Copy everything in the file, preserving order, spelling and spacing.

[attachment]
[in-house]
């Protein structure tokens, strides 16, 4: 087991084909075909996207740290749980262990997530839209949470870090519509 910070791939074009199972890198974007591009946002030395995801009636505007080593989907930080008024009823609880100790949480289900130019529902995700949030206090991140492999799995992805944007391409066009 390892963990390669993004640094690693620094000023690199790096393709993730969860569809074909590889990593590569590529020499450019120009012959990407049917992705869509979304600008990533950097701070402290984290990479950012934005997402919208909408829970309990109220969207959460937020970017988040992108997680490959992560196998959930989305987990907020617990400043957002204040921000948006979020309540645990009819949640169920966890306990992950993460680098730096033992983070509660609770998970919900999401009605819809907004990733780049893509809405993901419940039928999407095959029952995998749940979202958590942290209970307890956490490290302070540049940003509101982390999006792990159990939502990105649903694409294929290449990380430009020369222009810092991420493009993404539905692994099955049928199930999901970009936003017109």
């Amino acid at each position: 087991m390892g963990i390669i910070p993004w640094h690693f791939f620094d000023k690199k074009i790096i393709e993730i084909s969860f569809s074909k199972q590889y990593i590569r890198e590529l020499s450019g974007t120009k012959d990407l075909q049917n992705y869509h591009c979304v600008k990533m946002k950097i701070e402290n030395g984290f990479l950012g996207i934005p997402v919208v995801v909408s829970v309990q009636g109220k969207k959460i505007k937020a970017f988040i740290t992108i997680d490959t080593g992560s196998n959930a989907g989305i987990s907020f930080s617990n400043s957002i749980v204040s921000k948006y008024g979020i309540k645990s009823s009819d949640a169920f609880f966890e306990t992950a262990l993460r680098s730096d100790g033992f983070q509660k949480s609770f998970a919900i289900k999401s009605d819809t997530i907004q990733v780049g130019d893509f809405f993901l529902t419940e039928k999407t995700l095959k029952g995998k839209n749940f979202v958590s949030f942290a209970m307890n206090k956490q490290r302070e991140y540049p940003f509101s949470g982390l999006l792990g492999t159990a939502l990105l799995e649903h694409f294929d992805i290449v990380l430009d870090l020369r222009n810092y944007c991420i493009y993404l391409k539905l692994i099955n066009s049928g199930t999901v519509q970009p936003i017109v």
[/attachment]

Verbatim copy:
[in-house]
């Protein structure tokens, strides 16, 4: 087991084909075909996207740290749980262990997530839209949470870090519509 910070791939074009199972890198974007591009946002030395995801009636505007080593989907930080008024009823609880100790949480289900130019529902995700949030206090991140492999799995992805944007391409066009 390892963990390669993004640094690693620094000023690199790096393709993730969860569809074909590889990593590569590529020499450019120009012959990407049917992705869509979304600008990533950097701070402290984290990479950012934005997402919208909408829970309990109220969207959460937020970017988040992108997680490959992560196998959930989305987990907020617990400043957002204040921000948006979020309540645990009819949640169920966890306990992950993460680098730096033992983070509660609770998970919900999401009605819809907004990733780049893509809405993901419940039928999407095959029952995998749940979202958590942290209970307890956490490290302070540049940003509101982390999006792990159990939502990105649903694409294929290449990380430009020369222009810092991420493009993404539905692994099955049928199930999901970009936003017109």
């Amino acid at each position: 087991m390892g963990i390669i910070p993004w640094h690693f791939f620094d000023k690199k074009i790096i393709e993730i084909s969860f569809s074909k199972q590889y990593i590569r890198e590529l020499s450019g974007t120009k012959d990407l075909q049917n992705y869509h591009c979304v600008k990533m946002k950097i701070e402290n030395g984290f990479l950012g996207i934005p997402v919208v995801v909408s829970v309990q009636g109220k969207k959460i505007k937020a970017f988040i740290t992108i997680d490959t080593g992560s196998n959930a989907g989305i987990s907020f930080s617990n400043s957002i749980v204040s921000k948006y008024g979020i309540k645990s009823s009819d949640a169920f609880f966890e306990t992950a262990l993460r680098s730096d100790g033992f983070q509660k949480s609770f998970a919900i289900k999401s009605d819809t997530i907004q990733v780049g130019d893509f809405f993901l529902t419940e039928k999407t995700l095959k029952g995998k839209n749940f979202v958590s949030f942290a209970m307890n206090k956490q490290r302070e991140y540049p940003f509101s949470g982390l999006l792990g492999t159990a939502l990105l799995e649903h694409f294929d992805i290449v990380l430009d870090l020369r222009n810092y944007c991420i493009y993404l391409k539905l692994i099955n066009s049928g199930t999901v519509q970009p936003i017109v």